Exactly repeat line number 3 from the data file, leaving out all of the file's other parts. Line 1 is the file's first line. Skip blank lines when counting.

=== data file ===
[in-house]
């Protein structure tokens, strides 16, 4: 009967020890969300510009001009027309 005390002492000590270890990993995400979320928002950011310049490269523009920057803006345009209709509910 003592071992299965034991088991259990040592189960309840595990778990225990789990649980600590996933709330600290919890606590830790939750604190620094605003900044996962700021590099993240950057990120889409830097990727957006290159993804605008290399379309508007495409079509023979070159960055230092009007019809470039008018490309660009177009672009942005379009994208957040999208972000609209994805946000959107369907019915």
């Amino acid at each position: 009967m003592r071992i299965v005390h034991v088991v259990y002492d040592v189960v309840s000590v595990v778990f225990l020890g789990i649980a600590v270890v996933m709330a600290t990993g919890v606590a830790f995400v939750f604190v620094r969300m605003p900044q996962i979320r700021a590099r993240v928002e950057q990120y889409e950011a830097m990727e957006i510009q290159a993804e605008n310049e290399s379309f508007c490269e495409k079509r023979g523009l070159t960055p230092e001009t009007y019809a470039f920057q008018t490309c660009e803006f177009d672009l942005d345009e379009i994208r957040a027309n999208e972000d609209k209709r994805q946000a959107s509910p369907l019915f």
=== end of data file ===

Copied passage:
């Amino acid at each position: 009967m003592r071992i299965v005390h034991v088991v259990y002492d040592v189960v309840s000590v595990v778990f225990l020890g789990i649980a600590v270890v996933m709330a600290t990993g919890v606590a830790f995400v939750f604190v620094r969300m605003p900044q996962i979320r700021a590099r993240v928002e950057q990120y889409e950011a830097m990727e957006i510009q290159a993804e605008n310049e290399s379309f508007c490269e495409k079509r023979g523009l070159t960055p230092e001009t009007y019809a470039f920057q008018t490309c660009e803006f177009d672009l942005d345009e379009i994208r957040a027309n999208e972000d609209k209709r994805q946000a959107s509910p369907l019915f």